City administration short on budget for extending lifeguard hours

Local News

HONOLULU (KHON2) — More than half a million dollars — that is how much it will cost Honolulu Ocean Safety to keep the sun from setting on its ‘Dawn to Dusk’ program. Budget issues have made staffing difficult.

The program, which would have lifeguards patrol beaches longer than their typical 9:00 am to 5:30 pm shifts, began in July. The program is not being done with lifeguards in stands like intended, but instead with mobile units — including trucks and jet skis — due to budget constraints.

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“Basically, it is a truck that is towing a jet ski, and then it goes up and down the coastline to get to the various stations where the call is made for a response to a certain area — which is very concerning because, as we know for whatever reason, there could be traffic; there’d be any number of situations,” Honolulu City Council Public Safety Committee Chair Heidi Tsuneyoshi said.

The Department of Emergency Services said that Ocean Safety needs to fill 25 open positions over the course of four years — which is why it requested the $561,350 from the Honolulu City Council Wednesday, Oct. 20.

Councilmember Tsuneyoshi said that the city’s administration told the City Council that staffing for the ‘Dawn to Dusk’ was budgeted — but that did not happen.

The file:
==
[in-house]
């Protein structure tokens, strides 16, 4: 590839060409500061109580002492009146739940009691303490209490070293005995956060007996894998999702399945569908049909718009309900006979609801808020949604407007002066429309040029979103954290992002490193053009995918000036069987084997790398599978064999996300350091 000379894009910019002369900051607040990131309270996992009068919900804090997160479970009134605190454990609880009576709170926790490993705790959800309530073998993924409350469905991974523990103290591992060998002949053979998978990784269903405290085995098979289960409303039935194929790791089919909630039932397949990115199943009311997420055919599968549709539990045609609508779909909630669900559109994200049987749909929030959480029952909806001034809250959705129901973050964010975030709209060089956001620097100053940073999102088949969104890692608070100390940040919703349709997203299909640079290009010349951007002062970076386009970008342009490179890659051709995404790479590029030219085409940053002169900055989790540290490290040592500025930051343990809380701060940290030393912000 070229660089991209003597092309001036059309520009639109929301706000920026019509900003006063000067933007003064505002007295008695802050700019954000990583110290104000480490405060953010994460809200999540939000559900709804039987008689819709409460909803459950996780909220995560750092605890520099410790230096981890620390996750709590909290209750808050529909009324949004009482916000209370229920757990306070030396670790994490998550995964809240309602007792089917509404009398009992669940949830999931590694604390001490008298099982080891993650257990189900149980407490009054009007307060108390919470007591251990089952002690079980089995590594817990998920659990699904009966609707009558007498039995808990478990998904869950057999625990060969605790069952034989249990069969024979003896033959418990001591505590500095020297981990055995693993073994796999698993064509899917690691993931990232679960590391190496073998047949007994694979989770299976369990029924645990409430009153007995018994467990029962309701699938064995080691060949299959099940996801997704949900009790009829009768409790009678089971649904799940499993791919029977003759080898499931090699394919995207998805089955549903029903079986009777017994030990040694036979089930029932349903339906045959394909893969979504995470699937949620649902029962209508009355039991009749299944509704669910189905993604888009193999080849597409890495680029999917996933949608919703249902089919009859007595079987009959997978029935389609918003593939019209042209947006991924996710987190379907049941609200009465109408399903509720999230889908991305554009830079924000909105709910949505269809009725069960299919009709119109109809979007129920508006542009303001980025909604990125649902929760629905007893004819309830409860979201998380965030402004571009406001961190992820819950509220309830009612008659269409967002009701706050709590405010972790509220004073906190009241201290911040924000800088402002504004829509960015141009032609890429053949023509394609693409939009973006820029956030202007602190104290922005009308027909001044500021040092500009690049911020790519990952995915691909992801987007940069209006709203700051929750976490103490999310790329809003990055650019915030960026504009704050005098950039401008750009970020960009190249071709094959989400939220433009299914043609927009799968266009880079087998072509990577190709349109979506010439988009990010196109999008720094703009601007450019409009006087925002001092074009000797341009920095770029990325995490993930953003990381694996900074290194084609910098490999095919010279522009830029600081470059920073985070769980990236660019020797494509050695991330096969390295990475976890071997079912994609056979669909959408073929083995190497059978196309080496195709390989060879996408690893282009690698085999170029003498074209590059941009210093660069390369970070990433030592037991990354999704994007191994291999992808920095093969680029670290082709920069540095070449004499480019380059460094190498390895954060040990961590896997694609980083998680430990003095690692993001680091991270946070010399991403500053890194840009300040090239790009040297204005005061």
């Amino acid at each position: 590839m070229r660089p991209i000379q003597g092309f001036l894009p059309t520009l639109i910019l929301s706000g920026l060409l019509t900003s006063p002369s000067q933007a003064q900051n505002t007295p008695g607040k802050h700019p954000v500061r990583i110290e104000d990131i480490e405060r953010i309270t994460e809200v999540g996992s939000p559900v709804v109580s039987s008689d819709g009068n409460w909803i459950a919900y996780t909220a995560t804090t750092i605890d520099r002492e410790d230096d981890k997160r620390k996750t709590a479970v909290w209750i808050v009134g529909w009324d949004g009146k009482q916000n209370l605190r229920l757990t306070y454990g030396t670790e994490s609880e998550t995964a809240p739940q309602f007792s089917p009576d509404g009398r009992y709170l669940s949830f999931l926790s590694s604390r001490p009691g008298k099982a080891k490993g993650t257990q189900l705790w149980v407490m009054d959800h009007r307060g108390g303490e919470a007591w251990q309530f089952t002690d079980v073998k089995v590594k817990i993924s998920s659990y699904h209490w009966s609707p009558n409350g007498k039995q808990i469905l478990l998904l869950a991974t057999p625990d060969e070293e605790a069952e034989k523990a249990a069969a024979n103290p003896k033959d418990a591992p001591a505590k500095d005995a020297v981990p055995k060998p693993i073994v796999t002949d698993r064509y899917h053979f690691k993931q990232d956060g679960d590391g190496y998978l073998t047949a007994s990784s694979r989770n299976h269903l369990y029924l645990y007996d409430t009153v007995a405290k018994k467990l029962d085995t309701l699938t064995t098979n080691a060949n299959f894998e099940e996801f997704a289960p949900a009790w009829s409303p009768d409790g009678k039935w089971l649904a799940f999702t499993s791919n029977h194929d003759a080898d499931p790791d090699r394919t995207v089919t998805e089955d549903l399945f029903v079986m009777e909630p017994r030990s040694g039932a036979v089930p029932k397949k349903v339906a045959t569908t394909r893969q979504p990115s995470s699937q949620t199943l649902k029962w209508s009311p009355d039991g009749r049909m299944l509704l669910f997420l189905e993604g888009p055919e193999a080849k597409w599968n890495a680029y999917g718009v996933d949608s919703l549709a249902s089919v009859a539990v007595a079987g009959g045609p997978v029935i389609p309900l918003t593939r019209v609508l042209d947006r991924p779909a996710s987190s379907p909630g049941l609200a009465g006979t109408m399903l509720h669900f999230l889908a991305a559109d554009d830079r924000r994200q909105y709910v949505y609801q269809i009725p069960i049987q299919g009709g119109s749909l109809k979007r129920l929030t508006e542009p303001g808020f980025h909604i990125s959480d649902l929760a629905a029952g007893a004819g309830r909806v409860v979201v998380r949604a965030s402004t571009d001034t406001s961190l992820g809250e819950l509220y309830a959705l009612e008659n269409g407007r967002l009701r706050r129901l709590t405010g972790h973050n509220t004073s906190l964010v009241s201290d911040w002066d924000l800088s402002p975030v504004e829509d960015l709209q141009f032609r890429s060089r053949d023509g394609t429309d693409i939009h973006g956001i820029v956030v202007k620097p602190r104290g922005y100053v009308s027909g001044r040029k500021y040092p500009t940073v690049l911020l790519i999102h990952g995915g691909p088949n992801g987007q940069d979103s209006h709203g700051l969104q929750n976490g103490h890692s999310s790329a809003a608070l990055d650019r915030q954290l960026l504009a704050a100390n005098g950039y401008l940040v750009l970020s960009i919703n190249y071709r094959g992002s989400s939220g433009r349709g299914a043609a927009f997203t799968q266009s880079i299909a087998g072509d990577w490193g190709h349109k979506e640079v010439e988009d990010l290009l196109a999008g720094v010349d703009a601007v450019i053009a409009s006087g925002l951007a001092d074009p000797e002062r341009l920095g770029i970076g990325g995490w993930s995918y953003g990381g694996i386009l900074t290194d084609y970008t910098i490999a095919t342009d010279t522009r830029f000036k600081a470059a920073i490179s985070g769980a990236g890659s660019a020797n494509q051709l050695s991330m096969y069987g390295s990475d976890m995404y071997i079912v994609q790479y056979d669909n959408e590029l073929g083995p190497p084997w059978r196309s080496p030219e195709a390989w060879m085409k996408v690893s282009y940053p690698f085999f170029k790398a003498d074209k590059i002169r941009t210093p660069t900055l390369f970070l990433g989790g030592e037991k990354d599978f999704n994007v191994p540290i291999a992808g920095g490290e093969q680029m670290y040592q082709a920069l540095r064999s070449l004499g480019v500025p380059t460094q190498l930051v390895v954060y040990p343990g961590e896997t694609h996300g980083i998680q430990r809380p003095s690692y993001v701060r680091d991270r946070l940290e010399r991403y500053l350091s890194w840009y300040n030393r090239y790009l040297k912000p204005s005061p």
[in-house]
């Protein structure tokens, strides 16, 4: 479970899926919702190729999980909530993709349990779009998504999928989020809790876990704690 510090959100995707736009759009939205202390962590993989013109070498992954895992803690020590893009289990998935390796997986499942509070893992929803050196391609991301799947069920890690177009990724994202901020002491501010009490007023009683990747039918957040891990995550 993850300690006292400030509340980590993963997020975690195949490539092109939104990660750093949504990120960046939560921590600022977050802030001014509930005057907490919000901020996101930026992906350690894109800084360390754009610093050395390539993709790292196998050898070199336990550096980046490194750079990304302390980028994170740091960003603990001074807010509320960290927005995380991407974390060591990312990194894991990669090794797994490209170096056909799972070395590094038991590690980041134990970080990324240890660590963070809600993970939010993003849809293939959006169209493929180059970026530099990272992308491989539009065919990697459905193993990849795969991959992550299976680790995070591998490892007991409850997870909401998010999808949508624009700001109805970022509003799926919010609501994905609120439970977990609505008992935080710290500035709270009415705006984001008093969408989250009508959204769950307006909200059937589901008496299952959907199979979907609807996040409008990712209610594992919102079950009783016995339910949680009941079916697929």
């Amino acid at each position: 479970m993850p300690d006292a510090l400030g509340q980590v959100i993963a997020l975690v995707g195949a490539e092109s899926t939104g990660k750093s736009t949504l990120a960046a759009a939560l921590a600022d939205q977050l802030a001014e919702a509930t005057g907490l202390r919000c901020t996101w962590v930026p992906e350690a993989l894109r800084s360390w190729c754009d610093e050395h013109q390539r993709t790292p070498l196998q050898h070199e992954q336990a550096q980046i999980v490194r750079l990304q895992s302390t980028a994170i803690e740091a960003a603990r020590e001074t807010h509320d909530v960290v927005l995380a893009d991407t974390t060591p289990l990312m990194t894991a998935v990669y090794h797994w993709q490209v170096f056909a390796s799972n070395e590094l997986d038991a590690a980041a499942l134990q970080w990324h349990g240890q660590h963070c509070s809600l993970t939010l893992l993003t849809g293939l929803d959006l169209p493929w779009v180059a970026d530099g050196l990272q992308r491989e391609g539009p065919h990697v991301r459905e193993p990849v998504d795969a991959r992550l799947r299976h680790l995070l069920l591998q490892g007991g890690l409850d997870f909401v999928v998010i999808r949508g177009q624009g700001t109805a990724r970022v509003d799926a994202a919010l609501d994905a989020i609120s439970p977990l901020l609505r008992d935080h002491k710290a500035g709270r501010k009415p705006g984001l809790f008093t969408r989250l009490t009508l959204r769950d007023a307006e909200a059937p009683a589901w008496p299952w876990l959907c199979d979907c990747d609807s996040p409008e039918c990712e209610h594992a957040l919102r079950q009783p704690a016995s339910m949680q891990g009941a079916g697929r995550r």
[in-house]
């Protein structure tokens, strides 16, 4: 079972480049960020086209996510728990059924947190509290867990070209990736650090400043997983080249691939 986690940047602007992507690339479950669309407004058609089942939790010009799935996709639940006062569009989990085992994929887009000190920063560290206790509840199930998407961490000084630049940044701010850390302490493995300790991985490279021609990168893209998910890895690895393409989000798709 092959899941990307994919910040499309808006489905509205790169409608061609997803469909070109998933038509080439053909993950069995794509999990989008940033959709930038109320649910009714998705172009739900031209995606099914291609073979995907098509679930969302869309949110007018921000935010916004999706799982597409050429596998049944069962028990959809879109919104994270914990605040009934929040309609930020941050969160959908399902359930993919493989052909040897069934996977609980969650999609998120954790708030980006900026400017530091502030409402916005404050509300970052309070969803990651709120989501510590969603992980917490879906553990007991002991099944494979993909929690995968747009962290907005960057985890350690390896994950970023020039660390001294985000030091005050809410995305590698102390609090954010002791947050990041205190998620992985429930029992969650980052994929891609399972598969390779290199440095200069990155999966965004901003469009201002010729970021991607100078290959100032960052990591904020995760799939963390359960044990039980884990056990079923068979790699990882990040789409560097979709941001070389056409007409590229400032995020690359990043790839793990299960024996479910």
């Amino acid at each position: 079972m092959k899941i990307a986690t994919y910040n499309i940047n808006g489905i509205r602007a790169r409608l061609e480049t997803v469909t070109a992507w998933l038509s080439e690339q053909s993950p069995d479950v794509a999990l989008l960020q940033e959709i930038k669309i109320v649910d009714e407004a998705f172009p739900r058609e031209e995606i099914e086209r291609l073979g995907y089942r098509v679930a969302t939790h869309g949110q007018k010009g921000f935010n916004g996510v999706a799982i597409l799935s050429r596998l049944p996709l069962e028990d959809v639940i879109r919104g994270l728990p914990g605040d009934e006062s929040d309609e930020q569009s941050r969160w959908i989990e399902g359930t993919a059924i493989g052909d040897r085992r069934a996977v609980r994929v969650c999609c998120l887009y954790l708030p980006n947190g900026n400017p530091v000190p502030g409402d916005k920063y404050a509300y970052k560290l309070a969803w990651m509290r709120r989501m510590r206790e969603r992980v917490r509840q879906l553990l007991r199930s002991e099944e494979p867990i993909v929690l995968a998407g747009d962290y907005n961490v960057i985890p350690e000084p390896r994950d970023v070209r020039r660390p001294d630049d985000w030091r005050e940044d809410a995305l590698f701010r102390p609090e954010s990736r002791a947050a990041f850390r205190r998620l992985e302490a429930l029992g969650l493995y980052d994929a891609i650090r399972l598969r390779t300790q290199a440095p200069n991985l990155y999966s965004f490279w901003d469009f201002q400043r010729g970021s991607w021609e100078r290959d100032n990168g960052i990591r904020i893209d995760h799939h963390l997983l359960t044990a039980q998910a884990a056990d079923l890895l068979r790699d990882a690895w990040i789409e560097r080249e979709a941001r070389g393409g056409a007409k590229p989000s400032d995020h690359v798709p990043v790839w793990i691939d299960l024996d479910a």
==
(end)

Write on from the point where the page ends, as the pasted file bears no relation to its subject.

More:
“I think, yeah you’re right we probably did under budget what we need for water safety,” Department of Budget and Fiscal Services Director Andy Kawano told the Honolulu City Council during Wednesday’s hearing.

Some councilmembers argued there is money available from the American Rescue Plan Act, while others said tough decisions — like cutting the program — should be made.

“We don’t have the resources. If we did, it’d be great,” Honolulu City Council Budget Committee Chair Calvin Say explained. “This committee is chasing 44 million. It’s a black hole right there.”

Currently, Honolulu Ocean Safety is a division under the Emergency Services Department. Councilmember Tsuneyoshi wants Ocean Safety to become its own department so that it can have greater autonomy over the budget.

“What happened today with this budget process for the staffing really highlights the need for them to have their own independent voice, which is why I introduced a resolution for the mayor to create a separate Department of Ocean Safety,” Councilmember Tsuneyoshi added.

She also said there has not been movement on that, so she has introduced a resolution to have that question be on the ballot in the next election.

The administration did not say if the city will have a deficit in next year’s budget. Tommy Waters, Honolulu City Council chair, proposed creating revenue from things like vacancy taxes or vacation rental taxes.

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“I really do believe in ‘Dawn to Dusk,’ I really do believe that it’s essential and I do believe that it will save lives,” Council Chair Waters said.

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